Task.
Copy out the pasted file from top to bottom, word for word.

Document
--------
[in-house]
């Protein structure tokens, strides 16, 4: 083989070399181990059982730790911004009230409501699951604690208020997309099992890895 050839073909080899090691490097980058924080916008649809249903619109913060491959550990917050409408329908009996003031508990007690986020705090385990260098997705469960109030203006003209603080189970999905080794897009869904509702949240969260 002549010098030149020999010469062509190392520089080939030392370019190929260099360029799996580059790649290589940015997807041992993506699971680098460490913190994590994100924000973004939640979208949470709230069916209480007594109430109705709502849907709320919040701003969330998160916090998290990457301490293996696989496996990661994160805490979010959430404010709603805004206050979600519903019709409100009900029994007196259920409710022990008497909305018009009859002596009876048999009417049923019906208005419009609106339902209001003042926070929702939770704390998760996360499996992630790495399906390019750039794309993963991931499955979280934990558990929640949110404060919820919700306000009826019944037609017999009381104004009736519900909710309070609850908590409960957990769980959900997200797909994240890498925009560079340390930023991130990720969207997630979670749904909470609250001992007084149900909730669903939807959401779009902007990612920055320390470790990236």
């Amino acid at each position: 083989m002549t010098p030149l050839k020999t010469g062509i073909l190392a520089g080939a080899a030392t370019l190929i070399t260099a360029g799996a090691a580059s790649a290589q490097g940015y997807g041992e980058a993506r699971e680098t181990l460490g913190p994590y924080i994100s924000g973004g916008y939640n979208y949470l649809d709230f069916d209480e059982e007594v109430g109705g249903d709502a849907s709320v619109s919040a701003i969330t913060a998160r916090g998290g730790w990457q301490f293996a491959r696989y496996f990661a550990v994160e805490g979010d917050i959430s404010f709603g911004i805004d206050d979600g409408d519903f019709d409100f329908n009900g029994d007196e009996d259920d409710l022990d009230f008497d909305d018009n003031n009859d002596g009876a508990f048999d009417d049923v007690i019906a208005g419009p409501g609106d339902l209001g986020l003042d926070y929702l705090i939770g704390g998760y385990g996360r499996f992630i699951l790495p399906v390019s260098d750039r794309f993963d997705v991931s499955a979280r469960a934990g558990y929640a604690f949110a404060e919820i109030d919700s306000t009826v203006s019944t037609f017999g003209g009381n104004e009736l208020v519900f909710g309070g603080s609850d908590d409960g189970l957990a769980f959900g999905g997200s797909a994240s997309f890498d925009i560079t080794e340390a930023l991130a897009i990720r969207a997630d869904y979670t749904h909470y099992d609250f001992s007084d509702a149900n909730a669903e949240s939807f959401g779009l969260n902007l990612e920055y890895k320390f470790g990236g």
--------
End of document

[in-house]
């Protein structure tokens, strides 16, 4: 083989070399181990059982730790911004009230409501699951604690208020997309099992890895 050839073909080899090691490097980058924080916008649809249903619109913060491959550990917050409408329908009996003031508990007690986020705090385990260098997705469960109030203006003209603080189970999905080794897009869904509702949240969260 002549010098030149020999010469062509190392520089080939030392370019190929260099360029799996580059790649290589940015997807041992993506699971680098460490913190994590994100924000973004939640979208949470709230069916209480007594109430109705709502849907709320919040701003969330998160916090998290990457301490293996696989496996990661994160805490979010959430404010709603805004206050979600519903019709409100009900029994007196259920409710022990008497909305018009009859002596009876048999009417049923019906208005419009609106339902209001003042926070929702939770704390998760996360499996992630790495399906390019750039794309993963991931499955979280934990558990929640949110404060919820919700306000009826019944037609017999009381104004009736519900909710309070609850908590409960957990769980959900997200797909994240890498925009560079340390930023991130990720969207997630979670749904909470609250001992007084149900909730669903939807959401779009902007990612920055320390470790990236």
């Amino acid at each position: 083989m002549t010098p030149l050839k020999t010469g062509i073909l190392a520089g080939a080899a030392t370019l190929i070399t260099a360029g799996a090691a580059s790649a290589q490097g940015y997807g041992e980058a993506r699971e680098t181990l460490g913190p994590y924080i994100s924000g973004g916008y939640n979208y949470l649809d709230f069916d209480e059982e007594v109430g109705g249903d709502a849907s709320v619109s919040a701003i969330t913060a998160r916090g998290g730790w990457q301490f293996a491959r696989y496996f990661a550990v994160e805490g979010d917050i959430s404010f709603g911004i805004d206050d979600g409408d519903f019709d409100f329908n009900g029994d007196e009996d259920d409710l022990d009230f008497d909305d018009n003031n009859d002596g009876a508990f048999d009417d049923v007690i019906a208005g419009p409501g609106d339902l209001g986020l003042d926070y929702l705090i939770g704390g998760y385990g996360r499996f992630i699951l790495p399906v390019s260098d750039r794309f993963d997705v991931s499955a979280r469960a934990g558990y929640a604690f949110a404060e919820i109030d919700s306000t009826v203006s019944t037609f017999g003209g009381n104004e009736l208020v519900f909710g309070g603080s609850d908590d409960g189970l957990a769980f959900g999905g997200s797909a994240s997309f890498d925009i560079t080794e340390a930023l991130a897009i990720r969207a997630d869904y979670t749904h909470y099992d609250f001992s007084d509702a149900n909730a669903e949240s939807f959401g779009l969260n902007l990612e920055y890895k320390f470790g990236g």